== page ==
High school coaches and players across the Midstate breathed a sigh of relief July 28 as Gov. Bill Lee announced he issued executive order 55 to allow contact to resume and fall sports to start on time.
Teams must follow the requirements of the TSSAA and non-TSSAA schools must follow equivalent guidelines. Non-school sponsored athletics should follow the updated Tennessee Pledge guidelines.
“We appreciate being able to work with Gov. Lee and his staff on this,” TSSAA executive director Bernard Childress said in a press release. “I am pleased that we were able to develop some very specific guidelines for every sport that will allow our kids to get out on their fields and fully participate in football and girls soccer this fall.”
Girls soccer practices could begin as soon as the order was signed. The first contest date remained scheduled for Aug. 17.
Football teams must complete heat acclimatization – two days of helmets only, three days in helmets and shoulder pads – before practicing in full pads, which is permitted. The first games will be held as scheduled Aug. 21 and the state championships are set for Dec. 3-5 in Cookeville.
The three other fall sports – cross-country, golf and volleyball – don’t fall in the high-risk category and are also allowed to begin their seasons on time.
Gallatin football coach Chad Watson said he is excited for his players and coaching staff.
“As coaches, we have been preparing our kids as if we would play week 1 [against Lebanon] even though you think it may not happen in the back of your mind,” Watson said. “But now you get word that it will just makes me so excited. These coaches have been working extremely hard, and I’m just really excited for those kids and our coaches.”
Pope John Paul II coach Justin Geisinger echoed Watson’s sentiments.
“Phenomenal news – it caught me off guard because this thing had been dragging out for so long,” he said. “We are so excited because I think we are in a good spot. We have been preparing the best we could, and [I] think we will hit the ground running.”
In a board of control meeting on July 22, the TSSAA adopted contingency plans and general regulations for how events must be conducted. Full return to play guidelines are available on the TSSAA website.
“This is good news for many kids and their families,” Childress said. “But the reality is that the virus will continue to be with us and we have to be smart about taming the spread. Every adult and every participant in every sport must do their part and follow the guidelines set forth by TSSAA and the governor’s office to help mitigate these risks.”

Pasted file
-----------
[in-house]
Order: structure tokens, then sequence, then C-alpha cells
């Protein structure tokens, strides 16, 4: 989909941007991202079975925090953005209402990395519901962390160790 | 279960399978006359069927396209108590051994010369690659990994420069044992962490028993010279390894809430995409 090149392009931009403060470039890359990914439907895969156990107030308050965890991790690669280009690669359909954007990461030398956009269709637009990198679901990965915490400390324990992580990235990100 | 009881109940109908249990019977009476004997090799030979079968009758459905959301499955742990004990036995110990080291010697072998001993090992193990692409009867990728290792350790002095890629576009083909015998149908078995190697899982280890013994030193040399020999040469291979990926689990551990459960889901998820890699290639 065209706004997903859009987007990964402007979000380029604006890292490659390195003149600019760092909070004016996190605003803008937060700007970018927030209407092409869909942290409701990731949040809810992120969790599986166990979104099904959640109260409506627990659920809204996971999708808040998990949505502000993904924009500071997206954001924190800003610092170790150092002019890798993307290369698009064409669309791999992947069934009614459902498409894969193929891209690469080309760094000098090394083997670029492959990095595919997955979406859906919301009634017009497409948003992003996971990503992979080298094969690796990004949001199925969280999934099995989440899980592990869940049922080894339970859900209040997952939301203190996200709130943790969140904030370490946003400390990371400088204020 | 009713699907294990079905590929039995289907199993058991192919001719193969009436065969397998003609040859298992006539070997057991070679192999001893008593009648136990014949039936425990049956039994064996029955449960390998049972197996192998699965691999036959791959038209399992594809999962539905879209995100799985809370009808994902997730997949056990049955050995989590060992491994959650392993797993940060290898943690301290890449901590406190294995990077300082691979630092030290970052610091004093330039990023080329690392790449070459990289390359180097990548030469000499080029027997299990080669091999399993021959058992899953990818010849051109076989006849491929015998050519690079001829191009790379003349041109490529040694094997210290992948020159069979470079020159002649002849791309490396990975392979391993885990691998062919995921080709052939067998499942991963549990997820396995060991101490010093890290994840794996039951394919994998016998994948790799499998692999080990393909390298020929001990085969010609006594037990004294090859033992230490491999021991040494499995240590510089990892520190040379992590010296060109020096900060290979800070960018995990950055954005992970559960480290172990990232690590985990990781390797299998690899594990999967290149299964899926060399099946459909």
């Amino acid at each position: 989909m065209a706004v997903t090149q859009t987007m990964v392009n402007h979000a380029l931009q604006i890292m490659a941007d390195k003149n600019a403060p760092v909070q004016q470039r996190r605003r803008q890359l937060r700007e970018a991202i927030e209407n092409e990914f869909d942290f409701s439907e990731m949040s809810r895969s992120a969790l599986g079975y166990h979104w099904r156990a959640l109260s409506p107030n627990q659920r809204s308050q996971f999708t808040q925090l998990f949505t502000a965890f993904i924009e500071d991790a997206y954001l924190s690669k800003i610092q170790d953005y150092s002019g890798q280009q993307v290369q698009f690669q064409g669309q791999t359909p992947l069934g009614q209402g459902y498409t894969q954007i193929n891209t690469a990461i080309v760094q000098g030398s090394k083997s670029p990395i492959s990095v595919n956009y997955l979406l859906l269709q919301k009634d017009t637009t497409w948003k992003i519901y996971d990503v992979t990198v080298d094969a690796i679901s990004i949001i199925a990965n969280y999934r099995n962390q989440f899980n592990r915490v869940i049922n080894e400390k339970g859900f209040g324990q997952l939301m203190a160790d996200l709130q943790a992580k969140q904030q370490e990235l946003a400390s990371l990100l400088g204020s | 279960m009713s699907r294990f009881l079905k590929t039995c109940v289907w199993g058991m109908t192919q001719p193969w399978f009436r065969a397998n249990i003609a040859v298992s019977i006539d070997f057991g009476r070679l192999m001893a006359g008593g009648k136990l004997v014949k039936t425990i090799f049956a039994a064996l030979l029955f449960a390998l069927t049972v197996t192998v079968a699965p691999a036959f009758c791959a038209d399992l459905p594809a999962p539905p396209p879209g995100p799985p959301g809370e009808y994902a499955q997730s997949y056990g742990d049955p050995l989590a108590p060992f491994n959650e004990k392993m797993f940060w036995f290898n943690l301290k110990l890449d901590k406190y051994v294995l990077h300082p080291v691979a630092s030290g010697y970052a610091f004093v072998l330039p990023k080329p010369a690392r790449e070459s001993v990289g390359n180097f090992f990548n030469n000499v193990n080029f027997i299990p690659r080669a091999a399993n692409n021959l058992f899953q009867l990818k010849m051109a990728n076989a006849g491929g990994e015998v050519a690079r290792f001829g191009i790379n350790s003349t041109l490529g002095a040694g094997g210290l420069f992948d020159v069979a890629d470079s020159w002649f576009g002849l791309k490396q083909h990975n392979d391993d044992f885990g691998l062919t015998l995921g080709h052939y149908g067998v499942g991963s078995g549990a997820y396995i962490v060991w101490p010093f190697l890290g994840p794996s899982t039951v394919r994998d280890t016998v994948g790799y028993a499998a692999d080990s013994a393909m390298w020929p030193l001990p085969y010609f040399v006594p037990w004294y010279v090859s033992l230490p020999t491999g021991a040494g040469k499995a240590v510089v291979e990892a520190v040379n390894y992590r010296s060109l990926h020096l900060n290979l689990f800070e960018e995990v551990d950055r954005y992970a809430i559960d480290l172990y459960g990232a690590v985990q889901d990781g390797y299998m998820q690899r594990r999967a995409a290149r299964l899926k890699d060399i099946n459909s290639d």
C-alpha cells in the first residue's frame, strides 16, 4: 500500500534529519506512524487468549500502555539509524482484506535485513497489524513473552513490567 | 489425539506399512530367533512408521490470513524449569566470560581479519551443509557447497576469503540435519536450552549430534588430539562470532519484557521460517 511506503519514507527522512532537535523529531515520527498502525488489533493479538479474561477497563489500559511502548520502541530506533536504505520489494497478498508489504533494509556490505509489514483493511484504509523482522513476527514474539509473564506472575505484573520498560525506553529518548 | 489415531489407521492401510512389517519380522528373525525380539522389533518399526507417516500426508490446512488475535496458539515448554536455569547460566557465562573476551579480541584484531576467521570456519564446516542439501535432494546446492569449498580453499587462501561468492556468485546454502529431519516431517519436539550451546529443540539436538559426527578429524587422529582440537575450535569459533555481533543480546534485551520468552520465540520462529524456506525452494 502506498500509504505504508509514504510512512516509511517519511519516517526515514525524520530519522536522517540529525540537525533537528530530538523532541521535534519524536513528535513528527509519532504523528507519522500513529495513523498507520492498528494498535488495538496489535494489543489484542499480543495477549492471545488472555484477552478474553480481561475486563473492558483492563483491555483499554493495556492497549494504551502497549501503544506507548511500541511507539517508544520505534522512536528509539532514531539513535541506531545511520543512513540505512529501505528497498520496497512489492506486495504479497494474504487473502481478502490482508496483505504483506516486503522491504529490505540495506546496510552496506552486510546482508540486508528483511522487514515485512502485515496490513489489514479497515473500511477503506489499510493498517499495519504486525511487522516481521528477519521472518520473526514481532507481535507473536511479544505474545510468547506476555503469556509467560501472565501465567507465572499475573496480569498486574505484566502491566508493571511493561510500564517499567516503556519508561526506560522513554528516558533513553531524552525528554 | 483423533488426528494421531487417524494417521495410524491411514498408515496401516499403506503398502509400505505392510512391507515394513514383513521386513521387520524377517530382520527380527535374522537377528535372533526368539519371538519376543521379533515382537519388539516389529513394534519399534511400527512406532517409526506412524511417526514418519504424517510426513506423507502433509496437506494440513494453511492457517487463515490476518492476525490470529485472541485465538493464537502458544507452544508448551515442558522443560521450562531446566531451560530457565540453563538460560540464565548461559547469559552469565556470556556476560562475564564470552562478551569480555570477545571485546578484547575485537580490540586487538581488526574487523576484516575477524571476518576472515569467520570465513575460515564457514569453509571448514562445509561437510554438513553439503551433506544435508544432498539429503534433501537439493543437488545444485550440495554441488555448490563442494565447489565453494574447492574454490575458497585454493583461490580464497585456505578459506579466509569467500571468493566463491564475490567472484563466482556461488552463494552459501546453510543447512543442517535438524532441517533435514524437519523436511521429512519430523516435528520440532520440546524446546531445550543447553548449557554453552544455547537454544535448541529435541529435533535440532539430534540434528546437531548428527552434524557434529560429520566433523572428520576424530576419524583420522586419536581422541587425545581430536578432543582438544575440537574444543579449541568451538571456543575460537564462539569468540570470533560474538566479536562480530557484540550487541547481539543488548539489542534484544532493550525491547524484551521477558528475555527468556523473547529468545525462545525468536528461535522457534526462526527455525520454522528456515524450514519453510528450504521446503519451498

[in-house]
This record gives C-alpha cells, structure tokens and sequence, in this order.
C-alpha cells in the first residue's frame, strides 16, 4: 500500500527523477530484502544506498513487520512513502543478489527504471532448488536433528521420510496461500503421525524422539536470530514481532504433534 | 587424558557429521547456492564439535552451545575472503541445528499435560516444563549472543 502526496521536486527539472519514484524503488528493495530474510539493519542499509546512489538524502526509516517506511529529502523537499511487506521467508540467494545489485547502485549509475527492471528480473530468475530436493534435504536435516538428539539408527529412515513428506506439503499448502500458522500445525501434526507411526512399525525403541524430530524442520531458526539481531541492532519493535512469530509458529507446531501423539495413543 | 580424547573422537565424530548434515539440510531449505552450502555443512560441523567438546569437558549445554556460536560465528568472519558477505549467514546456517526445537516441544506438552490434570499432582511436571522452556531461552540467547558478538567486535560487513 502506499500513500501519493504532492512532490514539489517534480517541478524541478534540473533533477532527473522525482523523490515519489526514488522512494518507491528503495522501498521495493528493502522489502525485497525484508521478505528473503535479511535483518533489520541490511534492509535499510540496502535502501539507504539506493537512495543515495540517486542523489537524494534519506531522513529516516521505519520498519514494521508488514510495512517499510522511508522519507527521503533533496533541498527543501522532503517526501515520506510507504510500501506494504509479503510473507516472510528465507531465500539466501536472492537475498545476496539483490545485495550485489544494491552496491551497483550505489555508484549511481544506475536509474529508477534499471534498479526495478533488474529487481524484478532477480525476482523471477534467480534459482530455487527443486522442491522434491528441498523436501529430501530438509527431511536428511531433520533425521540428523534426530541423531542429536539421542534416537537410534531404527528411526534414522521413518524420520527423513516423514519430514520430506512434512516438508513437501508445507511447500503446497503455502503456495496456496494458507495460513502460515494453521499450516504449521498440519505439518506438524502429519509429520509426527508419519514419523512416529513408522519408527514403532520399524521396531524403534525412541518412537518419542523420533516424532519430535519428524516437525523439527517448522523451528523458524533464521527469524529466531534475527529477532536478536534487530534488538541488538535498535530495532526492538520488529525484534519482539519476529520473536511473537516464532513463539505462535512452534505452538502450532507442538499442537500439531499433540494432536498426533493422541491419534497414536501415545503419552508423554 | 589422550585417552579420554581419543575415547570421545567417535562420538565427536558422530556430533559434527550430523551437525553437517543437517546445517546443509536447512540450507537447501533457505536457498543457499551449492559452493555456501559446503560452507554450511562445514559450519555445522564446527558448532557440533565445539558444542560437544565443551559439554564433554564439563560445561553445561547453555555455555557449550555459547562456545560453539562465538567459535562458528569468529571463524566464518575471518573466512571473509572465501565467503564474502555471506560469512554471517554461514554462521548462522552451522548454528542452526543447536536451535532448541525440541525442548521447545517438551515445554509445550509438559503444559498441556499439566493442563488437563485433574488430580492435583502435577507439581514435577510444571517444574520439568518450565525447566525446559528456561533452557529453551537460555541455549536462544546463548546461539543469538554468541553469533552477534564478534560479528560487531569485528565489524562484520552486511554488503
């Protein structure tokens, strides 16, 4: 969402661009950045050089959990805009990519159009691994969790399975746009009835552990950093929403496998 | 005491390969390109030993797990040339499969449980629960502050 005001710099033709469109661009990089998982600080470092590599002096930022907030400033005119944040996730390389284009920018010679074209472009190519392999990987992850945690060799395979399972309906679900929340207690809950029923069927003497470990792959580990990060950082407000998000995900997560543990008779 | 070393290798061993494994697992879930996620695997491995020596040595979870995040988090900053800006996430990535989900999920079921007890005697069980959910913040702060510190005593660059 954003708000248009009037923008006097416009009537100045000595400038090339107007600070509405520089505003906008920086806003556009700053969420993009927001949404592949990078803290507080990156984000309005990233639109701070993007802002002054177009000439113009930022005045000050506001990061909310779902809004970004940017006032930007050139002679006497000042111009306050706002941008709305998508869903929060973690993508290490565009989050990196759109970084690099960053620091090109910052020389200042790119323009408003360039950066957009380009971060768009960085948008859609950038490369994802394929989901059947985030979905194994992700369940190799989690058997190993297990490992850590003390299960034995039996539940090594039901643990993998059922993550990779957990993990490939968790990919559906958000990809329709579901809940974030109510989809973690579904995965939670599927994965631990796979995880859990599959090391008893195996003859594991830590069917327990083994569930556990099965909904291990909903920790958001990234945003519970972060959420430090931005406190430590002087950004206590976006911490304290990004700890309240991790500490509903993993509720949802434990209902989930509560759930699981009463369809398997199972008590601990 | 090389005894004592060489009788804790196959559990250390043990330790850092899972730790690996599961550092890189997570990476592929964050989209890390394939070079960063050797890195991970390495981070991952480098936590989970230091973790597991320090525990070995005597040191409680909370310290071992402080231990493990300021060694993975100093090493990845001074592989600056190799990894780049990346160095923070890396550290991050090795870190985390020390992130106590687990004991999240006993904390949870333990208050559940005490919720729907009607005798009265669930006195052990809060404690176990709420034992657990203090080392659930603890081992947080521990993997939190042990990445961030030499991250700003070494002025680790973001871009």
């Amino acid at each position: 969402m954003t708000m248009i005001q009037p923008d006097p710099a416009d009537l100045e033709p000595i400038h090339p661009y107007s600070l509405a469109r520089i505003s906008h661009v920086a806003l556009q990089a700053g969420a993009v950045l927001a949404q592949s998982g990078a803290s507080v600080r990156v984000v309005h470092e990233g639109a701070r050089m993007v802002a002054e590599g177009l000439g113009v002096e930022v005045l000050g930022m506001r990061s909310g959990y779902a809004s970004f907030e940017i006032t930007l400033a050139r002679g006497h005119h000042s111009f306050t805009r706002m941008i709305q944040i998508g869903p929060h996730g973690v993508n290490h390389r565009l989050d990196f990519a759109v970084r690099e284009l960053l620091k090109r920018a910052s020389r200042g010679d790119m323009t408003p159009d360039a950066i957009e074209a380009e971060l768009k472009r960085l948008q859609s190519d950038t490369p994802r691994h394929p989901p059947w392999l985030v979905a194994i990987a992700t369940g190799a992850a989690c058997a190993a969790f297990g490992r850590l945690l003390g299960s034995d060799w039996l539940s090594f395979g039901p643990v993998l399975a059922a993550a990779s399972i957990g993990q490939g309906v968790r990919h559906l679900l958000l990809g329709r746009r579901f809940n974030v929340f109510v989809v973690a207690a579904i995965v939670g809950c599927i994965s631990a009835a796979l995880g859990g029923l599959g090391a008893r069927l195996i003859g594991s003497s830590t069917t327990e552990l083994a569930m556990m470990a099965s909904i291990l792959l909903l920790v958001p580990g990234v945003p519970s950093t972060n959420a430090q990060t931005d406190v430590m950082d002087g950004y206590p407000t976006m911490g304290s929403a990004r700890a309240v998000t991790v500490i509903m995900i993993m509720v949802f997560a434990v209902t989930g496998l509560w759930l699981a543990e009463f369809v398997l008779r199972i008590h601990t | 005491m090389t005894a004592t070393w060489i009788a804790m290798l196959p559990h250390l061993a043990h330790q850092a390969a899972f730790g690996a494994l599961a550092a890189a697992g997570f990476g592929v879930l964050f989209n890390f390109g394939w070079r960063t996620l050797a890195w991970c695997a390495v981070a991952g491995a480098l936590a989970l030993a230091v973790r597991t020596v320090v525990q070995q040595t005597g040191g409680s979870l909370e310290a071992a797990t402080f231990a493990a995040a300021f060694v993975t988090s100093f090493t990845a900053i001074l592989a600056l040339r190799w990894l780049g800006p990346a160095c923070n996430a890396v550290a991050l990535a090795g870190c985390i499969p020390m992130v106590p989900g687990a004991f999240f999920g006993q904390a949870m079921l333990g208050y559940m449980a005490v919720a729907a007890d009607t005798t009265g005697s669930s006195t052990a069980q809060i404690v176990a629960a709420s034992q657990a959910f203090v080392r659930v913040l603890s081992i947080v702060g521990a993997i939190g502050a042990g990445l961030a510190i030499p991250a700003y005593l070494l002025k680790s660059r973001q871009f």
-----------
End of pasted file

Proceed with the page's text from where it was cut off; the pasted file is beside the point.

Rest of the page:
The 2020-21 TSSAA guidelines for practices and games include:
• Coaches, players and team personnel are required to have their temperature checked prior to the start of every practice. If their temperature is greater than 100.4, that person or persons would be required to go home and will not be allowed to return until documentation from a doctor shows a negative COVID-19 test.
• No player or coach can participate without prior COVID-19 screening. The screening includes a questionnaire about any symptoms or contact with COVID-19 cases.
• At each contest, COVID-19 symptom checklists must be posted prominently. The TSSAA will provide the list.
• Schools will be encouraged to limit fan attendance to a number that will adequately allow for social distancing at ¼ to ⅓ of typical capacity.
• Scrimmages, jamborees, 7-on-7s and any practices with other schools are not permitted.
• At all contests, coaches, players, team personnel, officials, administrators and fans are required to have their temperature checked before entering the facility.
• Those who attend games will be required to wear face coverings and will be encouraged to socially distance themselves.
• Host schools are responsible for sanitizing facilities. Frequent cleaning is encouraged.
• Concession stands will be discouraged. If a school chooses to have one, they are asked to limit the number of workers and crowd and line size outside of the stand.
• Coaches must complete the NFHS online course, “COVID-19 for Coaches and Administrators.”
• Public address announcers must make frequent reminders that encourage fans to remain socially distant and to wear their facial coverings.